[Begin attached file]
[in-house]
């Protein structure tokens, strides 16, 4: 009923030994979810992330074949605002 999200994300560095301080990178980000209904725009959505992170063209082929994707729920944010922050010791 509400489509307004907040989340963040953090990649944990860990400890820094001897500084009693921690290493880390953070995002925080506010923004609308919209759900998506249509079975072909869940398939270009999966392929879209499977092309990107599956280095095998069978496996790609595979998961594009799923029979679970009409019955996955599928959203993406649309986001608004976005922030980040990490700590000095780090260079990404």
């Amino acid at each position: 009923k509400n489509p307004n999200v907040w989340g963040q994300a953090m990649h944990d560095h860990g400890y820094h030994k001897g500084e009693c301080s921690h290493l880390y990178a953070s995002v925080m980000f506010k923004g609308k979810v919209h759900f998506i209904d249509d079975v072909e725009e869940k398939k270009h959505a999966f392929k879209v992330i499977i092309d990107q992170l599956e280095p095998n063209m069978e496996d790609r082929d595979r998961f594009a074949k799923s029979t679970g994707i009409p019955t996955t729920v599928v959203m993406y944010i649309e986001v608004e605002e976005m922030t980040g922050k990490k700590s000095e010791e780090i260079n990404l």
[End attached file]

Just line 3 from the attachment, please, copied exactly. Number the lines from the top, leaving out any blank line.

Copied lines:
């Amino acid at each position: 009923k509400n489509p307004n999200v907040w989340g963040q994300a953090m990649h944990d560095h860990g400890y820094h030994k001897g500084e009693c301080s921690h290493l880390y990178a953070s995002v925080m980000f506010k923004g609308k979810v919209h759900f998506i209904d249509d079975v072909e725009e869940k398939k270009h959505a999966f392929k879209v992330i499977i092309d990107q992170l599956e280095p095998n063209m069978e496996d790609r082929d595979r998961f594009a074949k799923s029979t679970g994707i009409p019955t996955t729920v599928v959203m993406y944010i649309e986001v608004e605002e976005m922030t980040g922050k990490k700590s000095e010791e780090i260079n990404l």